Canadian corporations unprepared for future lawsuits stemming from e-discovery challenge

In-house lawyers would be wise to spend time with their information technology colleagues to fend off looming litigation challenges, participants at the e-Discovery Canada conference in Toronto heard last week.

“Befriend the information technology department,” said Carla Swansburg, senior litigation counsel for the Royal Bank Financial Group.

The comments came as speakers issued repeated warnings about companies’ lack of preparation for the e-discovery challenge.

“Canadian organizations don’t realize how much trouble they’re in until they get sued,” said Fred Sagel, organizer of the conference attended by about 75 in-house counsel along with a smattering of information systems administrators and litigation clerks.

“E-mail is the 800-pound gorilla in the room,” Christopher Olsen told conference delegates. Olsen, principal systems engineer at Lockheed Martin Corp., shared some startling factoids with the group.

According to a 2009 study by Cohasset Associates Inc., 98 per cent of all information is created electronically, yet 80 per cent of those documents are never printed. Further, only 53 per cent of all corporations have an e-mail policy.

The Cohasset study went on to say that when it comes to C-level executives, most are “clueless” about records management or the litigation risks posed by the lack of an e-mail policy by a margin of two to one.

“Yet most discovery is about two per cent of the documents an organization keeps,” Olsen said. “Most organizations don’t know where their information is or who has custody of what.”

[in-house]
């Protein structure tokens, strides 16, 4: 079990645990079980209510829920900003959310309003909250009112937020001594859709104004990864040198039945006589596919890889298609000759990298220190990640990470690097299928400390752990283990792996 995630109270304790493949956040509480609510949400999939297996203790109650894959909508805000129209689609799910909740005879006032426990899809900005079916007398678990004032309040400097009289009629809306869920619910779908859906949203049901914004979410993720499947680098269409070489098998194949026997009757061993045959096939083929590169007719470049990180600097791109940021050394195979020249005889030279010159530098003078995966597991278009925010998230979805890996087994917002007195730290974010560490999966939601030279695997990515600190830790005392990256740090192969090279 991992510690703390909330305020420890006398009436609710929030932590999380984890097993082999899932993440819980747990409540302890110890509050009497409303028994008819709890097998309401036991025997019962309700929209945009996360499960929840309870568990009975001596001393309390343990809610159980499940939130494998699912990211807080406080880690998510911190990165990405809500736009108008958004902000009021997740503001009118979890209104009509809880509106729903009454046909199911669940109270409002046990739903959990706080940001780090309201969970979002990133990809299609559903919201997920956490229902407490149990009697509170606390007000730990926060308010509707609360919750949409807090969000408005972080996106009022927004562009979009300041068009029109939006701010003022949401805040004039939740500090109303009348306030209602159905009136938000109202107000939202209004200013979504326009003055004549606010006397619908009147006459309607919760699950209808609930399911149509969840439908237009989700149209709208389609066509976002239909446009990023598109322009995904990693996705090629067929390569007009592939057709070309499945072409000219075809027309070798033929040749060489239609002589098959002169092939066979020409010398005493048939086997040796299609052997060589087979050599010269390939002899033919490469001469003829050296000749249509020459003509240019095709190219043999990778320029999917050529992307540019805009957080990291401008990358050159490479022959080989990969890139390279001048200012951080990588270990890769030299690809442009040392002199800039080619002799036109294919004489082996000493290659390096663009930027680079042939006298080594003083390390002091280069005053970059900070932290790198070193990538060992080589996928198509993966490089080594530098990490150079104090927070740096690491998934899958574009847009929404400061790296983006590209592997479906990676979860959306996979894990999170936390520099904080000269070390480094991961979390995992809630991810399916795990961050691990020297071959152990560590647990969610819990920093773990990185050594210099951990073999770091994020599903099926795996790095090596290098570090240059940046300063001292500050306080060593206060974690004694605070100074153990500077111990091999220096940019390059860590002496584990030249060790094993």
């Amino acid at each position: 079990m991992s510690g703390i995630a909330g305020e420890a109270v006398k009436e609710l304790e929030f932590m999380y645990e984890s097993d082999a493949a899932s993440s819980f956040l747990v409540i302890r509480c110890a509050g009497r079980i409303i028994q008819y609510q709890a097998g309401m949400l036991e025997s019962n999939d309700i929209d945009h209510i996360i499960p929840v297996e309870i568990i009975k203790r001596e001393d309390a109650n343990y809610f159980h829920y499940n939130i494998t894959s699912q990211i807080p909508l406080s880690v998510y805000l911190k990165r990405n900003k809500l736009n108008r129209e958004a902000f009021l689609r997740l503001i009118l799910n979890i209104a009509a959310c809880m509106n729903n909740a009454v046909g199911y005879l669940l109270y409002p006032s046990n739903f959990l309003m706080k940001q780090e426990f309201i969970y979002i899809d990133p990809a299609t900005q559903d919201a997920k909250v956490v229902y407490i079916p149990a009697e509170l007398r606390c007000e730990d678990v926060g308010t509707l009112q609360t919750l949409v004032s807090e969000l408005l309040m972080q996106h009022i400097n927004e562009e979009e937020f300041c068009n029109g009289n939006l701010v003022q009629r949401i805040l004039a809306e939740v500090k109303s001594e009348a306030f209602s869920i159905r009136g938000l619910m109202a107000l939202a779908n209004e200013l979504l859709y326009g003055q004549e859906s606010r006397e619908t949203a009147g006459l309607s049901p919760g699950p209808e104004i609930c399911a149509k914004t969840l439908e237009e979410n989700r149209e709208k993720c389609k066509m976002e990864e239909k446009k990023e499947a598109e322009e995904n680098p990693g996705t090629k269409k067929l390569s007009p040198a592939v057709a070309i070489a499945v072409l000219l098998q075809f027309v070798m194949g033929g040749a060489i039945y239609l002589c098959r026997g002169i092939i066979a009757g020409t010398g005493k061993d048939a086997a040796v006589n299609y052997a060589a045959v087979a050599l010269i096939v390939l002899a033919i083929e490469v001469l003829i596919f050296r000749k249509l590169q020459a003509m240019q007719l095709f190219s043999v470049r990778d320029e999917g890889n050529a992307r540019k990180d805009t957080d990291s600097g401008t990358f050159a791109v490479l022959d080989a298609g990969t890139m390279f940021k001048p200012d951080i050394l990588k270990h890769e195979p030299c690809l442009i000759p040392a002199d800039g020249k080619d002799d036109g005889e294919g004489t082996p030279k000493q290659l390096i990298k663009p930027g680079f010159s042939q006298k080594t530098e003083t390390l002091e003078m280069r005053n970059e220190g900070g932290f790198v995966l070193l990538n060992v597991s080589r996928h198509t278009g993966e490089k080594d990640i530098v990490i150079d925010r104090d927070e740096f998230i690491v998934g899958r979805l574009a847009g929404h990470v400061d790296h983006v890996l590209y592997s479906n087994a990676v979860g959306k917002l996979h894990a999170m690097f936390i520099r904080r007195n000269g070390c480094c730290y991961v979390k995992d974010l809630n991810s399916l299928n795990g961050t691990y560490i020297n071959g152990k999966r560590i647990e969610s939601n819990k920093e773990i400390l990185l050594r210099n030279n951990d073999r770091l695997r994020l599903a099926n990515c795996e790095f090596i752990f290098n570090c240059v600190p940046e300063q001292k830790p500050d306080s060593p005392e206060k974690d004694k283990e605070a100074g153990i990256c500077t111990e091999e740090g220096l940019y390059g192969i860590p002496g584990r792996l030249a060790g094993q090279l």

Further, 78 per cent of e-mail can be deleted after one year, yet companies continue to pay to keep it mainly because storage costs are cheap, according to a 2009 Osterman Research Inc. white paper. This is the “clutter” that gets in the way of e-discovery searches for documents germane to a case.

The government enacted new rules on Jan. 1 affecting e-discovery that include a mandatory e-discovery plan and proportionality requirements. As a result, lawyers want documents to be organized, searchable, and relevant to a case while resisting so-called data dumps that drown the court in paper.

At one end of the spectrum is the random data-storage approach that can bring an organization to the brink while getting ready for a trial; at the other is the “one system, one archive” approach that organizations dream of having.

“And there is education to be done on both sides. Many lawyers don’t know what metadata is,” said Daniel Tobok, president of Toronto-based Digital Wyzdom. “At the same time, many in-house technical staff aren’t comfortable signing off on affidavits.”

Software vendors have automated the process of e-discovery to a large degree. Still, such products only provide the first sifting. Human eyeballs then must review the results of likely search strings.

In terms of looming risks to companies, conference speakers pointed to social media and the tendency to do business on platforms like Facebook; wiki sites that allow anyone to edit information whenever they like; and cloud computing, in which an organization’s data could be physically stored in another country, and the resulting issues of jurisdiction and data ownership.

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